I’ve been using an iPhone since the 3G [so about 5 years], right up to my 4S’ encounter with the washing machine. While there are many opinion pieces out there comparing the two ecosystems – just like pictures of cats – there’s always room for one more. I’m sure there are plenty of people looking at yesterday’s announcement from Apple and wondering where they are going next.
The point of no return for my moving to Android was the drop in price of the Nexus 4 to £159 a few weeks back. It is an absolute bargain for a phone that most benchmarks – I looked at GeekBench – put on a par with the iPhone 5. The additional real estate on the screen is a joy, and one which I think would be the single toughest aspect of a move back to the iPhone. The battery life is hard to compare with a handset that was nearly two years old and because of adapting usage patterns [more on this later], but it’s certainly very good. It’s only paranoia that has stopped me from charging more than once a day – and even then only on a couple of occasions.
The actual mechanics of my move were simple: for instance, I’ve used Google Contacts and Calendar for years. The first app that I bought was Tasker, which epitomises the flexibility of the platform. It can be a little bit tricky to navigate, especially as the majority of the documentation predates the current UI, but I’m getting there, with various functions set for when I hit / leave my home wifi, when I plug in headphones, and so on.
So on to some of the stuff that’s not so hot. I have a side-by-side comparison with one very specific iPhone app which I used every day for years on my early morning walk to the station: TuneIn Radio. It is now completely unusable: I get about 10 seconds of radio followed by 40 seconds of buffering. This could be specific to the carrier [I haven’t changed, it’s just what the handset offers], but on paper HSPDA should be faster than the 3g service I was using. Stuck in the back corner of our house – again a side by side comparison – the wifi reception is also not as good as on my 4S.
The various views that the Nexus desktop provides: the home screens versus the All Apps view that runs flows into the unkempt wilderness that is pages and pages of widgets – I mean who thought that was a good idea? I know why it’s there, it’s just messy.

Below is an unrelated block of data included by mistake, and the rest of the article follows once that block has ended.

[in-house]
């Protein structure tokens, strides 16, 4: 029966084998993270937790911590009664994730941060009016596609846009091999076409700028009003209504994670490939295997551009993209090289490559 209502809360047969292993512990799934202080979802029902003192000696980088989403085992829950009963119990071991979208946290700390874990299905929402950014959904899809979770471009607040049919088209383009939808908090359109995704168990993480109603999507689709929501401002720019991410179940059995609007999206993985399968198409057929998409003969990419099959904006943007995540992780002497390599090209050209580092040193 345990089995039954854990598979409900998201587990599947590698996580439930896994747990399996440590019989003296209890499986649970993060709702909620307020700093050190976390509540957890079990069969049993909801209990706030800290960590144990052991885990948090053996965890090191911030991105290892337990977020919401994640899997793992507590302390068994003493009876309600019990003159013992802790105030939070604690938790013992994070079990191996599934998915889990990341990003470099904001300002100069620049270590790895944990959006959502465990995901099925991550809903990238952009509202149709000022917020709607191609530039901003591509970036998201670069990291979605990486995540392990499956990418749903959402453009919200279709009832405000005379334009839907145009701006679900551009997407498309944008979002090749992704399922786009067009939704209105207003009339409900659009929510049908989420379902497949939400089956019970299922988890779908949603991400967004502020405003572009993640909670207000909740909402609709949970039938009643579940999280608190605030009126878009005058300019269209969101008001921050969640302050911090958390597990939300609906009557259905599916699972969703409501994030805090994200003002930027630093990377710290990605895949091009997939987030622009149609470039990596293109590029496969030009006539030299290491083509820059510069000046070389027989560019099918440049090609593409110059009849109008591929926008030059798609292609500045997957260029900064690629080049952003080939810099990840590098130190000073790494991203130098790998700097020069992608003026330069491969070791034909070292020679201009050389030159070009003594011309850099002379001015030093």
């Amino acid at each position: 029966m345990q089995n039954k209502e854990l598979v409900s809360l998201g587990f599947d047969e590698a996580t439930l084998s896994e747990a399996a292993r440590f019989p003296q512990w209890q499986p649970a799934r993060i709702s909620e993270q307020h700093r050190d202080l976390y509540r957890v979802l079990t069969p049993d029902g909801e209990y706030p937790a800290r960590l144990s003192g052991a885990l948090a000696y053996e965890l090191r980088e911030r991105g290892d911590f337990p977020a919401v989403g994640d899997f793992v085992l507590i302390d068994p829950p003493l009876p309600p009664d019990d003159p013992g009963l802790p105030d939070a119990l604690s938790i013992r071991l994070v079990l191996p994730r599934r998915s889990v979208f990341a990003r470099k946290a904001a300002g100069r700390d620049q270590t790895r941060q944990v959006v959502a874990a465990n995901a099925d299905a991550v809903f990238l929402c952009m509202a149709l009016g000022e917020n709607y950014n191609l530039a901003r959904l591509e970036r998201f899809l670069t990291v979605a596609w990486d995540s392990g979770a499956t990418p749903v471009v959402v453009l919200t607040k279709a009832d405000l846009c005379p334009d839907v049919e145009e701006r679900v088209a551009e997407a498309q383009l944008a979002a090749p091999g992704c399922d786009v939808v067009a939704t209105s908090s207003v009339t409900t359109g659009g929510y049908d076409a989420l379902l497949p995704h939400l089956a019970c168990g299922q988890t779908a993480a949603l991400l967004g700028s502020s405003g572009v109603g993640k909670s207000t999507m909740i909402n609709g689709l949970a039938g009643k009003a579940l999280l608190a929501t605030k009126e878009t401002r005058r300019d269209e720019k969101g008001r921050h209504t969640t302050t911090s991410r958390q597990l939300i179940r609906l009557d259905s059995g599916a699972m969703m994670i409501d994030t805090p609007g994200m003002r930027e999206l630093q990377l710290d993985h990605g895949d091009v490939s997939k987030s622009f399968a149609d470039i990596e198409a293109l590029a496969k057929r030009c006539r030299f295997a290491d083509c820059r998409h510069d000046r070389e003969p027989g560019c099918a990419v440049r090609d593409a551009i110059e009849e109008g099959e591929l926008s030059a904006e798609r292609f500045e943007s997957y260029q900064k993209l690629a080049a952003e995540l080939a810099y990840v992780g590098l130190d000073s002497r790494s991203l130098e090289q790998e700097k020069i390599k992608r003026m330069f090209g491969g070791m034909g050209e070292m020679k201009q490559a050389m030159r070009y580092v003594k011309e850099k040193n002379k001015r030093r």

A few more mini-gripes. I’m not that keen on the music app, and haven’t really found a podcast app that I’m sure is a keeper [BeyondPod seems to be popular but the full version for £4.49 strikes me as pretty expensive]. In the interest of balance, it has to be said that the podcast app on the iPhone had morphed into a real frustration. It was a dark day when it was carved out of warm embrace of the iPod app: the cost of not synching podcasts by wire was something that was borderline unusable. Maybe iOS 7 will bless us [and I still cradle my iPad every day] with something that actually works.
One of my biggest gripes is with the permissions list that apps are looking for – the double edged sword of flexibility seems to be that developers throw everything at the wall on the off chance that something will stick. I am absolutely prepared to embrace this for Tasker – it needs permissions to do what it says on the tin – and the liberty of life outside Apple’s walled garden is, if you’ll pardon the mixed metaphor, a breath of fresh air. However, the list of perms that that the LinkedIn app [an example of one of many that I’ve passed on] is faintly terrifying. The ability to go in with a pair of tweezers, and toggle perms on a per app basis, is something that iOS does very well. It is coming apparently in 4.3, as a quick google of ‘app ops android’ will show.
The opinion I’ve been fomenting over the last couple of weeks extends what I already knew about the flexibility of the platform, pre-adoption. Fair enough, it is it there for you in Android, but I think that what’s left behind for the average person who couldn’t be bothered is not as polished or well considered. I think the ‘average person’ in this instance subdivides into two: people who either skim across the surface, or just install software with impunity.
Apple has a very accessible platform, and one that protects you from potentially poor decision making. I’m sure there are plenty of people out there wondering why their phone is glowing at night, when it’s churning through a dozen fat processes in parallel in the background. [Apple have been particularly conservative here, and the whole background process functionality was something of a hobby for me – right up until Washing Machine Day :(. It will be interesting to see how the new background functionality continues to develop from iOS 7 onwards.]
I’m only a few weeks into Android so I’m sure my opinion will refine, if not change. Was the move off the iPhone one-way? I’m not sure. Would I ever consider buying a ‘premium’ Android phone? No, I really can’t see it. That takes you into OS fragmentation territory, and an experience that is still predicated on good old Android.
One other thing I’m pretty sure about: I’m not going to develop for it. I have spent the last couple of years teaching myself Objective C and I can’t face Java!